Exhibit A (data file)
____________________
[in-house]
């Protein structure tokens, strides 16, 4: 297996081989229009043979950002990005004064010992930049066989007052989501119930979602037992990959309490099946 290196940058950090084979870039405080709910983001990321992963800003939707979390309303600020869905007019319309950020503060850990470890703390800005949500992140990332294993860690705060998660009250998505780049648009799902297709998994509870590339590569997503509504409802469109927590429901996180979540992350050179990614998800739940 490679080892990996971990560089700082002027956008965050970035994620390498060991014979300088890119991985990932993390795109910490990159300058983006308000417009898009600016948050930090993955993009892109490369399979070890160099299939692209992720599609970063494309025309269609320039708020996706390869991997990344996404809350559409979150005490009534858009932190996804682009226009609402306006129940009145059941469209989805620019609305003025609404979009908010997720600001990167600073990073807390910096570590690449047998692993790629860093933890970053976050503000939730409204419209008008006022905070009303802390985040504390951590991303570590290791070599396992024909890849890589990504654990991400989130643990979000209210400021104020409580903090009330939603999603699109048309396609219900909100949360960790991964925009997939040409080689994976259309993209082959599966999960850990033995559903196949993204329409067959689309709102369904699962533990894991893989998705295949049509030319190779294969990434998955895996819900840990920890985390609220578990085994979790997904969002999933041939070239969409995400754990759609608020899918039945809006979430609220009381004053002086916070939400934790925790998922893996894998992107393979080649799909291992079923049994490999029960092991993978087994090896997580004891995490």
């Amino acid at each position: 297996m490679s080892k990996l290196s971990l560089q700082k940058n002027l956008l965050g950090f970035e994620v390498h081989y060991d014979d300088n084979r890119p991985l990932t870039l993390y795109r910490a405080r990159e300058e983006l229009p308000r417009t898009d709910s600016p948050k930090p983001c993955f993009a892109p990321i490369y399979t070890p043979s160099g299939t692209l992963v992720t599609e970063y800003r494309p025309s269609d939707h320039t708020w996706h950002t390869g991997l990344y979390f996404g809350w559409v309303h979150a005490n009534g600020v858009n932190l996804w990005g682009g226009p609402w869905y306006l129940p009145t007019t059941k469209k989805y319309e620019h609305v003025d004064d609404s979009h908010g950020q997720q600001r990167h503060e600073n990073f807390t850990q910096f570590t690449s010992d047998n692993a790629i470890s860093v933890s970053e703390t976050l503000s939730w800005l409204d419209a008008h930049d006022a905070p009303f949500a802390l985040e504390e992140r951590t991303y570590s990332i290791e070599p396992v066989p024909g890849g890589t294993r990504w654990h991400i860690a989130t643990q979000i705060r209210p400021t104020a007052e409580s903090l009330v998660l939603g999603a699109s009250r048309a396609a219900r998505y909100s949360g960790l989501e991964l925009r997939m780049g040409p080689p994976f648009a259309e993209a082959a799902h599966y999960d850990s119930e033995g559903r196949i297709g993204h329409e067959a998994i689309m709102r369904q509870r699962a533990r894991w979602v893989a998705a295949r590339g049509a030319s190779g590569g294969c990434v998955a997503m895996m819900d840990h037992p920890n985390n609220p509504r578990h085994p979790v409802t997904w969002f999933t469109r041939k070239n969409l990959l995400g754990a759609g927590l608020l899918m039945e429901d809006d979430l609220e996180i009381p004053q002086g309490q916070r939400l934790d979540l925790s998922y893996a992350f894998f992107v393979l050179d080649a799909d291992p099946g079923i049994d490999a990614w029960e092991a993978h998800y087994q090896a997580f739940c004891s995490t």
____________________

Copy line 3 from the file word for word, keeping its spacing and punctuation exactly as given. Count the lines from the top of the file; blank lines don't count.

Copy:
């Amino acid at each position: 297996m490679s080892k990996l290196s971990l560089q700082k940058n002027l956008l965050g950090f970035e994620v390498h081989y060991d014979d300088n084979r890119p991985l990932t870039l993390y795109r910490a405080r990159e300058e983006l229009p308000r417009t898009d709910s600016p948050k930090p983001c993955f993009a892109p990321i490369y399979t070890p043979s160099g299939t692209l992963v992720t599609e970063y800003r494309p025309s269609d939707h320039t708020w996706h950002t390869g991997l990344y979390f996404g809350w559409v309303h979150a005490n009534g600020v858009n932190l996804w990005g682009g226009p609402w869905y306006l129940p009145t007019t059941k469209k989805y319309e620019h609305v003025d004064d609404s979009h908010g950020q997720q600001r990167h503060e600073n990073f807390t850990q910096f570590t690449s010992d047998n692993a790629i470890s860093v933890s970053e703390t976050l503000s939730w800005l409204d419209a008008h930049d006022a905070p009303f949500a802390l985040e504390e992140r951590t991303y570590s990332i290791e070599p396992v066989p024909g890849g890589t294993r990504w654990h991400i860690a989130t643990q979000i705060r209210p400021t104020a007052e409580s903090l009330v998660l939603g999603a699109s009250r048309a396609a219900r998505y909100s949360g960790l989501e991964l925009r997939m780049g040409p080689p994976f648009a259309e993209a082959a799902h599966y999960d850990s119930e033995g559903r196949i297709g993204h329409e067959a998994i689309m709102r369904q509870r699962a533990r894991w979602v893989a998705a295949r590339g049509a030319s190779g590569g294969c990434v998955a997503m895996m819900d840990h037992p920890n985390n609220p509504r578990h085994p979790v409802t997904w969002f999933t469109r041939k070239n969409l990959l995400g754990a759609g927590l608020l899918m039945e429901d809006d979430l609220e996180i009381p004053q002086g309490q916070r939400l934790d979540l925790s998922y893996a992350f894998f992107v393979l050179d080649a799909d291992p099946g079923i049994d490999a990614w029960e092991a993978h998800y087994q090896a997580f739940c004891s995490t």